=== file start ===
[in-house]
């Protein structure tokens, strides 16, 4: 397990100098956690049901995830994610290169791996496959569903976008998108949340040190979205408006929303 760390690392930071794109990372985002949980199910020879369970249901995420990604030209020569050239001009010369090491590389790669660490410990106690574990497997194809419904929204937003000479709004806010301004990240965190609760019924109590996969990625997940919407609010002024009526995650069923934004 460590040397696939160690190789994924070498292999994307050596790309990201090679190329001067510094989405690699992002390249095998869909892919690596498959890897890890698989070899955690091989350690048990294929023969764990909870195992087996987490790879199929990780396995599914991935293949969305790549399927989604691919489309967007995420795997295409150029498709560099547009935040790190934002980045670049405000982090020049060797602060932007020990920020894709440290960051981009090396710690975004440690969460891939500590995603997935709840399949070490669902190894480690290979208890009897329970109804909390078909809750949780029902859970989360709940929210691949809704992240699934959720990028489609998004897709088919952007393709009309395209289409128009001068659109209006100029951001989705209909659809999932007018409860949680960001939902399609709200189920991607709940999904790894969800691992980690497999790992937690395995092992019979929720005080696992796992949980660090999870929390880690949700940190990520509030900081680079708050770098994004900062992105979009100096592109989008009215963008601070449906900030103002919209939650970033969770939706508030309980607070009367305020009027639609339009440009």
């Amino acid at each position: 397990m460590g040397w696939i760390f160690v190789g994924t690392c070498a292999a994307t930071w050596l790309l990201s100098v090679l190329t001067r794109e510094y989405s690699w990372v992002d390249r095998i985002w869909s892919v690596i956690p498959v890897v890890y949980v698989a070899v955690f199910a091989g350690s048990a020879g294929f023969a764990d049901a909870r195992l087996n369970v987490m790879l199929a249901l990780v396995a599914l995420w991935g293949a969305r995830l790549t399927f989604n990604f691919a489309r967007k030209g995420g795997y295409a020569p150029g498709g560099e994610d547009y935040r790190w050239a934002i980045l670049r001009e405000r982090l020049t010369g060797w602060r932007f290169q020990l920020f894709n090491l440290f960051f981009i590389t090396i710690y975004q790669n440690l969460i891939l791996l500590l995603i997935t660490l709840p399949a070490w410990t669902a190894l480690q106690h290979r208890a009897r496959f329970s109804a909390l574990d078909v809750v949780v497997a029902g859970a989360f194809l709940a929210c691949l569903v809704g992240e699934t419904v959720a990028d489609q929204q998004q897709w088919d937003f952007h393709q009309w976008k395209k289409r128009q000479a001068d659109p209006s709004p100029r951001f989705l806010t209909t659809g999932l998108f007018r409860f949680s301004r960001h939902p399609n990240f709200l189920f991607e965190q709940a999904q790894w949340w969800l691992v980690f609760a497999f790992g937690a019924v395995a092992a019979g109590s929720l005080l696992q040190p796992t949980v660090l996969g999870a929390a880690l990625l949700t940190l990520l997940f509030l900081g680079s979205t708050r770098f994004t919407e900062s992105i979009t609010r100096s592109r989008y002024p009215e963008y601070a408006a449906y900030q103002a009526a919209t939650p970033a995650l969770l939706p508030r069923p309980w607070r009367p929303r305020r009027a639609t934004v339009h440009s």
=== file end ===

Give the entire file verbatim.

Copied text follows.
[in-house]
């Protein structure tokens, strides 16, 4: 397990100098956690049901995830994610290169791996496959569903976008998108949340040190979205408006929303 760390690392930071794109990372985002949980199910020879369970249901995420990604030209020569050239001009010369090491590389790669660490410990106690574990497997194809419904929204937003000479709004806010301004990240965190609760019924109590996969990625997940919407609010002024009526995650069923934004 460590040397696939160690190789994924070498292999994307050596790309990201090679190329001067510094989405690699992002390249095998869909892919690596498959890897890890698989070899955690091989350690048990294929023969764990909870195992087996987490790879199929990780396995599914991935293949969305790549399927989604691919489309967007995420795997295409150029498709560099547009935040790190934002980045670049405000982090020049060797602060932007020990920020894709440290960051981009090396710690975004440690969460891939500590995603997935709840399949070490669902190894480690290979208890009897329970109804909390078909809750949780029902859970989360709940929210691949809704992240699934959720990028489609998004897709088919952007393709009309395209289409128009001068659109209006100029951001989705209909659809999932007018409860949680960001939902399609709200189920991607709940999904790894969800691992980690497999790992937690395995092992019979929720005080696992796992949980660090999870929390880690949700940190990520509030900081680079708050770098994004900062992105979009100096592109989008009215963008601070449906900030103002919209939650970033969770939706508030309980607070009367305020009027639609339009440009």
């Amino acid at each position: 397990m460590g040397w696939i760390f160690v190789g994924t690392c070498a292999a994307t930071w050596l790309l990201s100098v090679l190329t001067r794109e510094y989405s690699w990372v992002d390249r095998i985002w869909s892919v690596i956690p498959v890897v890890y949980v698989a070899v955690f199910a091989g350690s048990a020879g294929f023969a764990d049901a909870r195992l087996n369970v987490m790879l199929a249901l990780v396995a599914l995420w991935g293949a969305r995830l790549t399927f989604n990604f691919a489309r967007k030209g995420g795997y295409a020569p150029g498709g560099e994610d547009y935040r790190w050239a934002i980045l670049r001009e405000r982090l020049t010369g060797w602060r932007f290169q020990l920020f894709n090491l440290f960051f981009i590389t090396i710690y975004q790669n440690l969460i891939l791996l500590l995603i997935t660490l709840p399949a070490w410990t669902a190894l480690q106690h290979r208890a009897r496959f329970s109804a909390l574990d078909v809750v949780v497997a029902g859970a989360f194809l709940a929210c691949l569903v809704g992240e699934t419904v959720a990028d489609q929204q998004q897709w088919d937003f952007h393709q009309w976008k395209k289409r128009q000479a001068d659109p209006s709004p100029r951001f989705l806010t209909t659809g999932l998108f007018r409860f949680s301004r960001h939902p399609n990240f709200l189920f991607e965190q709940a999904q790894w949340w969800l691992v980690f609760a497999f790992g937690a019924v395995a092992a019979g109590s929720l005080l696992q040190p796992t949980v660090l996969g999870a929390a880690l990625l949700t940190l990520l997940f509030l900081g680079s979205t708050r770098f994004t919407e900062s992105i979009t609010r100096s592109r989008y002024p009215e963008y601070a408006a449906y900030q103002a009526a919209t939650p970033a995650l969770l939706p508030r069923p309980w607070r009367p929303r305020r009027a639609t934004v339009h440009s």